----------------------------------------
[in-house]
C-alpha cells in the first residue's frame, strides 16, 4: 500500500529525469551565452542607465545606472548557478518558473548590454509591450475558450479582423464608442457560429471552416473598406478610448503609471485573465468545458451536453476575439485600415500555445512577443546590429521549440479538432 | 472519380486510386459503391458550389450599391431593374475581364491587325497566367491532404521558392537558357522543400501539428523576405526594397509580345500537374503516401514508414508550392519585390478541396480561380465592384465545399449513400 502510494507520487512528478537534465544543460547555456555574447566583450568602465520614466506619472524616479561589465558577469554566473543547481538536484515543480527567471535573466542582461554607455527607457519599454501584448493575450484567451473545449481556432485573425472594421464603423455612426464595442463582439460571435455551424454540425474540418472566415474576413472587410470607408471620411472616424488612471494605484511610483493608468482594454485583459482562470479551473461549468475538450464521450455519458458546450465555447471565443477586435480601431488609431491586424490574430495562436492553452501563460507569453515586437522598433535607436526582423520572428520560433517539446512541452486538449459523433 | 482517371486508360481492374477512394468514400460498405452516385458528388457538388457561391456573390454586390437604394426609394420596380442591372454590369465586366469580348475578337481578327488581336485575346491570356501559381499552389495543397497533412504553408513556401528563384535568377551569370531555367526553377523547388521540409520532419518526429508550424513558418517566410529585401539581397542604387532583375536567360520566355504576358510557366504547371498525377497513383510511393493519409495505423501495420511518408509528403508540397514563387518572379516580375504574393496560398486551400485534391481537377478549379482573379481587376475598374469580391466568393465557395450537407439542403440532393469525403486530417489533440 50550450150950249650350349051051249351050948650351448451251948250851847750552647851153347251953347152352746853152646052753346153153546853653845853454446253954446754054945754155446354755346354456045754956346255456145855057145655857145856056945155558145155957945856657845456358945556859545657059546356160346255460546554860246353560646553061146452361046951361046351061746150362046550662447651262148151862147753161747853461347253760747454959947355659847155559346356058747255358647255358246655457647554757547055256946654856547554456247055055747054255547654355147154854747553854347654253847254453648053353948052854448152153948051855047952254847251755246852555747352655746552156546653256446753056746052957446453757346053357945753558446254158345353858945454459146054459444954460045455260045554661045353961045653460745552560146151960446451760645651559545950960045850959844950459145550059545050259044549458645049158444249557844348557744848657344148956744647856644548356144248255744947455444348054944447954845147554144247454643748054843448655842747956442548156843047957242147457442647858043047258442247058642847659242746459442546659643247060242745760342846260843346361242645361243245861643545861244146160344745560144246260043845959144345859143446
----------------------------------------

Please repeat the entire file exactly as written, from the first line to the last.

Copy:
[in-house]
C-alpha cells in the first residue's frame, strides 16, 4: 500500500529525469551565452542607465545606472548557478518558473548590454509591450475558450479582423464608442457560429471552416473598406478610448503609471485573465468545458451536453476575439485600415500555445512577443546590429521549440479538432 | 472519380486510386459503391458550389450599391431593374475581364491587325497566367491532404521558392537558357522543400501539428523576405526594397509580345500537374503516401514508414508550392519585390478541396480561380465592384465545399449513400 502510494507520487512528478537534465544543460547555456555574447566583450568602465520614466506619472524616479561589465558577469554566473543547481538536484515543480527567471535573466542582461554607455527607457519599454501584448493575450484567451473545449481556432485573425472594421464603423455612426464595442463582439460571435455551424454540425474540418472566415474576413472587410470607408471620411472616424488612471494605484511610483493608468482594454485583459482562470479551473461549468475538450464521450455519458458546450465555447471565443477586435480601431488609431491586424490574430495562436492553452501563460507569453515586437522598433535607436526582423520572428520560433517539446512541452486538449459523433 | 482517371486508360481492374477512394468514400460498405452516385458528388457538388457561391456573390454586390437604394426609394420596380442591372454590369465586366469580348475578337481578327488581336485575346491570356501559381499552389495543397497533412504553408513556401528563384535568377551569370531555367526553377523547388521540409520532419518526429508550424513558418517566410529585401539581397542604387532583375536567360520566355504576358510557366504547371498525377497513383510511393493519409495505423501495420511518408509528403508540397514563387518572379516580375504574393496560398486551400485534391481537377478549379482573379481587376475598374469580391466568393465557395450537407439542403440532393469525403486530417489533440 50550450150950249650350349051051249351050948650351448451251948250851847750552647851153347251953347152352746853152646052753346153153546853653845853454446253954446754054945754155446354755346354456045754956346255456145855057145655857145856056945155558145155957945856657845456358945556859545657059546356160346255460546554860246353560646553061146452361046951361046351061746150362046550662447651262148151862147753161747853461347253760747454959947355659847155559346356058747255358647255358246655457647554757547055256946654856547554456247055055747054255547654355147154854747553854347654253847254453648053353948052854448152153948051855047952254847251755246852555747352655746552156546653256446753056746052957446453757346053357945753558446254158345353858945454459146054459444954460045455260045554661045353961045653460745552560146151960446451760645651559545950960045850959844950459145550059545050259044549458645049158444249557844348557744848657344148956744647856644548356144248255744947455444348054944447954845147554144247454643748054843448655842747956442548156843047957242147457442647858043047258442247058642847659242746459442546659643247060242745760342846260843346361242645361243245861643545861244146160344745560144246260043845959144345859143446